However, it might not be the best contraception method on a regular basis. Did you know, 15 out of 100 women will get pregnant when using condoms as contraception[2]? It may be possible for the condom to slip off during sex. If this happens, use an emergency contraception available over the counter from most pharmacies.

3. Contraceptive patches

Works just like birth control pills and vaginal rings, the patch delivers hormones through your skin and into your bloodstream. It contains progestin and estrogen to suppress ovulation, thicken cervical mucus, and thin uterine lining.

Place the patch on your upper outer arms, back, stomach, or butt. The patch is usually waterproof and adhesive, so it should not fall off easily when you’re showering. Change the patch every week for three weeks, then go without a patch for the fourth week.

If you’re doing anything sans cramps and tampons, it’s safe to skip your period with a patch. Take off the patch on the fourth week and put a new one on.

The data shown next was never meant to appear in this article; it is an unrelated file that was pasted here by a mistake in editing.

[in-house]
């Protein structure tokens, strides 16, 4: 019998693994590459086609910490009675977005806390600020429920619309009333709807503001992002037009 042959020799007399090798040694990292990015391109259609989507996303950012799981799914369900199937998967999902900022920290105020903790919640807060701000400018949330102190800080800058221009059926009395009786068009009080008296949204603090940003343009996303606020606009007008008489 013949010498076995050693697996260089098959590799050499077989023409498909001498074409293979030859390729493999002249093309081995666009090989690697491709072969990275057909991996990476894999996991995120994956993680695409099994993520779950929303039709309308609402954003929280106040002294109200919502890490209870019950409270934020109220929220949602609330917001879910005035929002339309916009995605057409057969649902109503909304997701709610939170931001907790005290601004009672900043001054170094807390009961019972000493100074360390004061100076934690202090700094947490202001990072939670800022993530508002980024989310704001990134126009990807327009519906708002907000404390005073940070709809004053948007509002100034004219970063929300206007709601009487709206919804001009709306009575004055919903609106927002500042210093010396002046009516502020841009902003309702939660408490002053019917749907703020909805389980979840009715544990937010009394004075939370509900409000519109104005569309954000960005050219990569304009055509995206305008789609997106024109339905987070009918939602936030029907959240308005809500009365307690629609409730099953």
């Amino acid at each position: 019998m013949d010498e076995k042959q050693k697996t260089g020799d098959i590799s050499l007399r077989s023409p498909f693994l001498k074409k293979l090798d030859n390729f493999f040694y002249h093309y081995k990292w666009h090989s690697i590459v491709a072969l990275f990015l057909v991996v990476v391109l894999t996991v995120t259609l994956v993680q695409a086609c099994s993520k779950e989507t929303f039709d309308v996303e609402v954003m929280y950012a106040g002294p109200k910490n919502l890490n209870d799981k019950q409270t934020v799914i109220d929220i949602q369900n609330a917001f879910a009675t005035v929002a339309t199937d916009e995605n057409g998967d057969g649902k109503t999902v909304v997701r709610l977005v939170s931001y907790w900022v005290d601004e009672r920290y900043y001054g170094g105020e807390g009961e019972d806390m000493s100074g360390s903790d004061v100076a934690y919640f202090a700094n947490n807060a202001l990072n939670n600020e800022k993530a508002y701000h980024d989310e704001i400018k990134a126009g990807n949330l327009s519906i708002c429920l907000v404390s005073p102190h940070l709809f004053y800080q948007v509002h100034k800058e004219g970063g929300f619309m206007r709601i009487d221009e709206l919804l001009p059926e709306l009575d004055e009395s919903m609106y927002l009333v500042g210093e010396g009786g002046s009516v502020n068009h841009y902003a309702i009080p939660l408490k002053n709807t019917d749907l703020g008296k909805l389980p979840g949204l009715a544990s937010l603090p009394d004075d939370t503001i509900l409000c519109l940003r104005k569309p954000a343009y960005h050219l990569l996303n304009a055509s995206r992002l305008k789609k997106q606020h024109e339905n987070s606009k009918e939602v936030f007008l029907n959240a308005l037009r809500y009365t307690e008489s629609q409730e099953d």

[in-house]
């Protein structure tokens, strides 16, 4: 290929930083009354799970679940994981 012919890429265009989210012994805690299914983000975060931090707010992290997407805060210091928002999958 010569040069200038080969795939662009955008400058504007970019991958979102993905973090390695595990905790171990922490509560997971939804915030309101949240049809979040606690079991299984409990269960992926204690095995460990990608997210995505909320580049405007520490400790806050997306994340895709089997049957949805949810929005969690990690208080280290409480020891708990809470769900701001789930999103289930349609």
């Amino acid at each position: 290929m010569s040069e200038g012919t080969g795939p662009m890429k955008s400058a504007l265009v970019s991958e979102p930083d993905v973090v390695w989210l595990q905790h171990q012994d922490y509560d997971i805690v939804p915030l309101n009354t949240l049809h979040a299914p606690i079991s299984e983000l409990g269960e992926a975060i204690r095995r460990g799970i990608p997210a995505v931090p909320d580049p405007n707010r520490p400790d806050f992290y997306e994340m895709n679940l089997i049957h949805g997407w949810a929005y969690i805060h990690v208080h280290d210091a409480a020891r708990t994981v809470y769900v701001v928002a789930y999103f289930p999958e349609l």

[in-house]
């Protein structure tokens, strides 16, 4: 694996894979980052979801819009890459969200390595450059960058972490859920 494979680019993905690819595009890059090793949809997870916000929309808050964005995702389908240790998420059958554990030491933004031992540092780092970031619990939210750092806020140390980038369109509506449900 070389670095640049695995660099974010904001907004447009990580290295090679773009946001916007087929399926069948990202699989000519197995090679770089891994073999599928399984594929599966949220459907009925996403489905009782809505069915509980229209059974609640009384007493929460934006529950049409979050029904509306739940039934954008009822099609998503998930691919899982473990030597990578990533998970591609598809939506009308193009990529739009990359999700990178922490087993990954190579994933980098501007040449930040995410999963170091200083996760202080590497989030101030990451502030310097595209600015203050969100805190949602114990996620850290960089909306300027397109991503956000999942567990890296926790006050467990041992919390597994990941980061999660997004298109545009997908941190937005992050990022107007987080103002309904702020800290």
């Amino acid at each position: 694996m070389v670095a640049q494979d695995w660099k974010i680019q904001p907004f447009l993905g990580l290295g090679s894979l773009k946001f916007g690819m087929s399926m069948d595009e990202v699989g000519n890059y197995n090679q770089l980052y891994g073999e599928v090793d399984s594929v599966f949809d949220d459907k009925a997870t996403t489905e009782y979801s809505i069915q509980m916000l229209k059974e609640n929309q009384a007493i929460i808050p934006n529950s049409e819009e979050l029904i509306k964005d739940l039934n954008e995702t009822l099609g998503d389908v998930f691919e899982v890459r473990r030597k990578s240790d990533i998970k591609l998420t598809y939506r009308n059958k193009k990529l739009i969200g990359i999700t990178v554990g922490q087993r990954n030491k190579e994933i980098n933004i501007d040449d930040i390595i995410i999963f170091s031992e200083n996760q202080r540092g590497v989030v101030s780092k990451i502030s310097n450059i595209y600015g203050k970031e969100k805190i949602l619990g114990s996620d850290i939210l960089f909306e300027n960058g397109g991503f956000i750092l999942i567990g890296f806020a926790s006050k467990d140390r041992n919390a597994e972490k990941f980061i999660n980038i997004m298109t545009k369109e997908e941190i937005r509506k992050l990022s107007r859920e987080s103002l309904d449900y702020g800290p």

Higher levels of body fat may be more difficult for your body to absorb the hormones effectively. Consult a pharmacist or doctor for alternative birth control methods.

4. Diaphragm

A reusable dome-shaped cup that you insert into your vagina to cover your cervix, stopping the sperm from joining an egg.

When having sexual intercourse, the diaphragm is 94% effective if used perfectly[3]. However, in real life, it’s about 88% effective which means about 12 out of 100 people who use a diaphragm will get pregnant each year[4].